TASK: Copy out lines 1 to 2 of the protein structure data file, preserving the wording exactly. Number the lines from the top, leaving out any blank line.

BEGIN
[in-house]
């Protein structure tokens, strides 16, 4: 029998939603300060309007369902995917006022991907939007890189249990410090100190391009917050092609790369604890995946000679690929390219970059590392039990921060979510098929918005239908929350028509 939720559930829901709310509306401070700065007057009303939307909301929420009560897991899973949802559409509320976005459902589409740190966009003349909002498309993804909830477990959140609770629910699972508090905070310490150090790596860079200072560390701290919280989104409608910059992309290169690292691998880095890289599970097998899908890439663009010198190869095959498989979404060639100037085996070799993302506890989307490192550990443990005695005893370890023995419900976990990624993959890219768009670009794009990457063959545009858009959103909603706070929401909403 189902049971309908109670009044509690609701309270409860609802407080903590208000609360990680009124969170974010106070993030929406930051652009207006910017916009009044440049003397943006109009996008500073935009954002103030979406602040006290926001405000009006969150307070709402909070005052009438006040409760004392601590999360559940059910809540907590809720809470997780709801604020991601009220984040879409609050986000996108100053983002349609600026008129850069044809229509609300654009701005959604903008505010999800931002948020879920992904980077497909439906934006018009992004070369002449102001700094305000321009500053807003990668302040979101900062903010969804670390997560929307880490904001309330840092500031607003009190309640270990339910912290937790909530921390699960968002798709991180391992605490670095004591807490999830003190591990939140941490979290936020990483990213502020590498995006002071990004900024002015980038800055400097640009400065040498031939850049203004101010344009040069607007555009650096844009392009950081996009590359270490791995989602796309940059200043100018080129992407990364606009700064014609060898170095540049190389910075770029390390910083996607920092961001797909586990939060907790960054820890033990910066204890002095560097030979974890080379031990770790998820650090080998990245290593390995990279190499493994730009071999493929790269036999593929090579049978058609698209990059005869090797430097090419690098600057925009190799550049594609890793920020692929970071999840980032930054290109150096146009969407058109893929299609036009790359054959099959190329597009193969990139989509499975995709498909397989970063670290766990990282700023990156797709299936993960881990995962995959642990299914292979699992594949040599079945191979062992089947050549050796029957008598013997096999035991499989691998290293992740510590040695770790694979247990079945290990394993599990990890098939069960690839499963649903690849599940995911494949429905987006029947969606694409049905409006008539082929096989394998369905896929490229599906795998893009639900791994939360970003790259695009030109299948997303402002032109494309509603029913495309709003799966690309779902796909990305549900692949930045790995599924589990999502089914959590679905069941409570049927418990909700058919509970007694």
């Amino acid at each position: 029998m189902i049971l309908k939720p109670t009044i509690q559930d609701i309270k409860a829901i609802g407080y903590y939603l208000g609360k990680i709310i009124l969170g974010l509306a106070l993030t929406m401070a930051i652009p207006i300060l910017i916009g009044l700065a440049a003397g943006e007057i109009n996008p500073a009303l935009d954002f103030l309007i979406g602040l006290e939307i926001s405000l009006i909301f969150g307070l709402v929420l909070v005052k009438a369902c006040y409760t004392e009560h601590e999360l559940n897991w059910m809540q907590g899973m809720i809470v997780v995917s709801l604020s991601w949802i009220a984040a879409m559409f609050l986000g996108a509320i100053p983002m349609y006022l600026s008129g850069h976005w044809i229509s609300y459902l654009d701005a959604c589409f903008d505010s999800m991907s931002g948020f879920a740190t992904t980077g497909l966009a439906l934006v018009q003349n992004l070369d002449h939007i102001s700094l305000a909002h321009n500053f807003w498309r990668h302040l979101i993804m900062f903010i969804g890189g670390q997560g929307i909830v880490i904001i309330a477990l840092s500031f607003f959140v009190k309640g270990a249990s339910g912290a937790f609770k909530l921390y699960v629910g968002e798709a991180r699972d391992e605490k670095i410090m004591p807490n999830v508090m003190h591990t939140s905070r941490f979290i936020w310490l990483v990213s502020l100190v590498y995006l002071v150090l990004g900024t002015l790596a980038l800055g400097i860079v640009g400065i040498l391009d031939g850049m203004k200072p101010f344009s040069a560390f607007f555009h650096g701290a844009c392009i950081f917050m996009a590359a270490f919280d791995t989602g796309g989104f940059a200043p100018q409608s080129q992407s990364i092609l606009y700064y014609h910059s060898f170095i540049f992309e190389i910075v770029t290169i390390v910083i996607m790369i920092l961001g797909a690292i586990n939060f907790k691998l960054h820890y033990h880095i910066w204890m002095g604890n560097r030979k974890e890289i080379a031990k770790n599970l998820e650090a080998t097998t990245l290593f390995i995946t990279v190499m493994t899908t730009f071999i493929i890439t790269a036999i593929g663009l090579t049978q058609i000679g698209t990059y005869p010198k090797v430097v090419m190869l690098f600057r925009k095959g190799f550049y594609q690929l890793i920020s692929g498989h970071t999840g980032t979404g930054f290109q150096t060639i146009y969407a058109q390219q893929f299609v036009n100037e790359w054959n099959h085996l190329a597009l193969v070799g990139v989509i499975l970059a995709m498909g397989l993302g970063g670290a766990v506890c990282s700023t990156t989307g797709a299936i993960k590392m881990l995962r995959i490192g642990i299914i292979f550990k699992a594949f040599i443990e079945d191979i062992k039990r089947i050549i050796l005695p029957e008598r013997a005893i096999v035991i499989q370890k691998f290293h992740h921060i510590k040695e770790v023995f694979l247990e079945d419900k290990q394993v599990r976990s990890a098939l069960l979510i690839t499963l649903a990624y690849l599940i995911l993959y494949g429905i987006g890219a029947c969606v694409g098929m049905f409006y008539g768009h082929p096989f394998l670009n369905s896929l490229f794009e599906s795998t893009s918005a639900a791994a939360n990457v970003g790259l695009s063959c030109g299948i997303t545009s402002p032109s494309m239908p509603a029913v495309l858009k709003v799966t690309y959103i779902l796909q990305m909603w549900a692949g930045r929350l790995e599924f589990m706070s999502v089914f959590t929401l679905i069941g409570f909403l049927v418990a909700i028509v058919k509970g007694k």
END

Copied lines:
[in-house]
């Protein structure tokens, strides 16, 4: 029998939603300060309007369902995917006022991907939007890189249990410090100190391009917050092609790369604890995946000679690929390219970059590392039990921060979510098929918005239908929350028509 939720559930829901709310509306401070700065007057009303939307909301929420009560897991899973949802559409509320976005459902589409740190966009003349909002498309993804909830477990959140609770629910699972508090905070310490150090790596860079200072560390701290919280989104409608910059992309290169690292691998880095890289599970097998899908890439663009010198190869095959498989979404060639100037085996070799993302506890989307490192550990443990005695005893370890023995419900976990990624993959890219768009670009794009990457063959545009858009959103909603706070929401909403 189902049971309908109670009044509690609701309270409860609802407080903590208000609360990680009124969170974010106070993030929406930051652009207006910017916009009044440049003397943006109009996008500073935009954002103030979406602040006290926001405000009006969150307070709402909070005052009438006040409760004392601590999360559940059910809540907590809720809470997780709801604020991601009220984040879409609050986000996108100053983002349609600026008129850069044809229509609300654009701005959604903008505010999800931002948020879920992904980077497909439906934006018009992004070369002449102001700094305000321009500053807003990668302040979101900062903010969804670390997560929307880490904001309330840092500031607003009190309640270990339910912290937790909530921390699960968002798709991180391992605490670095004591807490999830003190591990939140941490979290936020990483990213502020590498995006002071990004900024002015980038800055400097640009400065040498031939850049203004101010344009040069607007555009650096844009392009950081996009590359270490791995989602796309940059200043100018080129992407990364606009700064014609060898170095540049190389910075770029390390910083996607920092961001797909586990939060907790960054820890033990910066204890002095560097030979974890080379031990770790998820650090080998990245290593390995990279190499493994730009071999493929790269036999593929090579049978058609698209990059005869090797430097090419690098600057925009190799550049594609890793920020692929970071999840980032930054290109150096146009969407058109893929299609036009790359054959099959190329597009193969990139989509499975995709498909397989970063670290766990990282700023990156797709299936993960881990995962995959642990299914292979699992594949040599079945191979062992089947050549050796029957008598013997096999035991499989691998290293992740510590040695770790694979247990079945290990394993599990990890098939069960690839499963649903690849599940995911494949429905987006029947969606694409049905409006008539082929096989394998369905896929490229599906795998893009639900791994939360970003790259695009030109299948997303402002032109494309509603029913495309709003799966690309779902796909990305549900692949930045790995599924589990999502089914959590679905069941409570049927418990909700058919509970007694």